Mars In-Situ Oxygen Production, 18-9065Printer Friendly Version
Inclusive Dates: 07/01/99 - 12/28/00
Background - With the recent discovery of evidence of life in meteoritic rocks from Mars, there has been a renewed interest in sample return missions and eventually a manned mission to Mars. Initial plans for a mission to Mars were formulated during the Apollo program, but no serious funding was provided to implement those ambitious plans. More recently, a number of studies have rekindled interest in a Mars mission. NASA plans an extensive exploration of Mars, including manned missions, in the early 21st century. One of the main goals of NASA's Human Exploration and Development of Space (HEDS) enterprise is to establish a long-term human presence on Mars at a "reasonable" cost. To meet this objective, the launch mass of the Mars spacecraft must be significantly reduced. With current technology, the initial propellant load of the spacecraft is so large (more than 90 percent of the total launch mass) that no current launch vehicle has the lifting capacity to launch the entire mission payload with a single rocket. If the propellant for the Mars-Earth return phase of the mission were produced on Mars, the total spacecraft mass could be reduced to one-sixth of the mass of a spacecraft that initially carried all its propellant for the return trip. This spacecraft could be launched by current launch technology. The challenge is to devise a practical method of producing the needed propellants on Mars using the resources available on Mars.
Approach - The overall objective of this program is to develop and demonstrate in the laboratory a simple, reliable, low-power catalytic process for converting carbon dioxide into carbon monoxide and oxygen. The conceptual approach is based on the electro-chemical reduction of CO2 at a catalytic surface under potentiostatic conditions with selective separation of product gases. This process involves the development of an electrochemical cell (shown below) that comprises a solid electrolyte for oxygen conduction sandwiched between porous working and counter electrodes. The working electrode affects the electrochemical reaction that is facilitated by the catalytic properties of the electrode material, and by the potential applied between this electrode and a counter electrode. From an electrochemical viewpoint, the reduction of CO2 is the reverse endoenergetic reaction that occurs in a low-temperature CO/O2 fuel cell. The reverse reaction is to be exploited in the present effort through careful choice of a catalytic surface for which only a slightly cathodic potential is needed to drive the electrochemical reduction.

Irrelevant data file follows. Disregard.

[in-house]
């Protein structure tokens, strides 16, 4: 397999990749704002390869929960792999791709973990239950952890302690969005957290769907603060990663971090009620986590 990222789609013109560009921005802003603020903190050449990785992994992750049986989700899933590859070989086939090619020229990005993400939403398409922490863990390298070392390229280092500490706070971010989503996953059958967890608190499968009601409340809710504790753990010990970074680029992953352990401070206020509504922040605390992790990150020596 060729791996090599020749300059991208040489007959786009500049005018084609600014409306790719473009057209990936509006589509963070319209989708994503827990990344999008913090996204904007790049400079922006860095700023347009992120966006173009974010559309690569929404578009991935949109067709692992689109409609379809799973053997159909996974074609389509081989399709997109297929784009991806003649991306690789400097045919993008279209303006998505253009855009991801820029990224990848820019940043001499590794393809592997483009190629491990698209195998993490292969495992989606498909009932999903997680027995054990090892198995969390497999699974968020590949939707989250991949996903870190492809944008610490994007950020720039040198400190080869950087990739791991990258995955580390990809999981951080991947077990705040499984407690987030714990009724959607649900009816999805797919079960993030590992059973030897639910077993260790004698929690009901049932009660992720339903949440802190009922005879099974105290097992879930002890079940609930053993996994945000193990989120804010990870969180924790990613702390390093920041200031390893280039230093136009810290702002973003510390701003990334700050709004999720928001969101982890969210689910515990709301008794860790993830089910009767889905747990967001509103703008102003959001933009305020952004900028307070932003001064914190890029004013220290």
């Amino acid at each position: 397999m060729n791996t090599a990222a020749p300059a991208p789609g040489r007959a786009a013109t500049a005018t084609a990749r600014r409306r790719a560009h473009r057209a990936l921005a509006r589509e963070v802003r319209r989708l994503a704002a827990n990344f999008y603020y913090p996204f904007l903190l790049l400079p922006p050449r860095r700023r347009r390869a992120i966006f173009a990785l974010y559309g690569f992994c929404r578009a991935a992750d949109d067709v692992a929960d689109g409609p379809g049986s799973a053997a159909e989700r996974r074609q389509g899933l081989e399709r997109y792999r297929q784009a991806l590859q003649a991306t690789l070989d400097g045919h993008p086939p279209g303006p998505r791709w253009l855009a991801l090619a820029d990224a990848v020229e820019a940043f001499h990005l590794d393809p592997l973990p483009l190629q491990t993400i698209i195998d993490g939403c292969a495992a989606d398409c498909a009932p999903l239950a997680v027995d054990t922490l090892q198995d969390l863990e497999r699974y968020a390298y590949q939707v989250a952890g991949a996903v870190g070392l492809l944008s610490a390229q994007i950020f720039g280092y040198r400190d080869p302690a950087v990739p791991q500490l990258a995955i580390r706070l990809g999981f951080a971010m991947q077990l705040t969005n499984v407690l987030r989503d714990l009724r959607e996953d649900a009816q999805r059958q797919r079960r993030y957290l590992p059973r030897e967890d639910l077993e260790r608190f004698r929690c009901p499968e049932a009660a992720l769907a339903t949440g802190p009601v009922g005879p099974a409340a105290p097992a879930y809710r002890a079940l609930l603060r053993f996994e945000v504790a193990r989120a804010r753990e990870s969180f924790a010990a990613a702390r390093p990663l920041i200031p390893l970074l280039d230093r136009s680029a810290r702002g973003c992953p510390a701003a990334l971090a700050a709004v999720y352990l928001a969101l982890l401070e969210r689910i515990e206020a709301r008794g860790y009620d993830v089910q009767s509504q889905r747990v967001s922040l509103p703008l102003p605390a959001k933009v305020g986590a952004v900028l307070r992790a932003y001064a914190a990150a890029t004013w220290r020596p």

Accomplishments - A number of electrocatalytic materials have been synthesized, and a select few have been shown by thermal desorption and recoiling mass spectrometry (TDARMS) to be active in the heterogeneous reduction of CO2 at relatively low temperatures (ca. 150 °C). These catalysts have been combined with electrically conductive support materials to form a porous working electrode. Ceramic electrolytes have been prepared as solid wafers through a pressing and sintering process that yields an oxygen-deficient microstructure for selective conduction of oxygen ions. While preliminary testing of the wafer material showed promising results, robust wafers capable of withstanding the rigors of full-scale testing were not successfully fabricated. The materials processing methods will require further development before this technology can be brought to a fully functional level.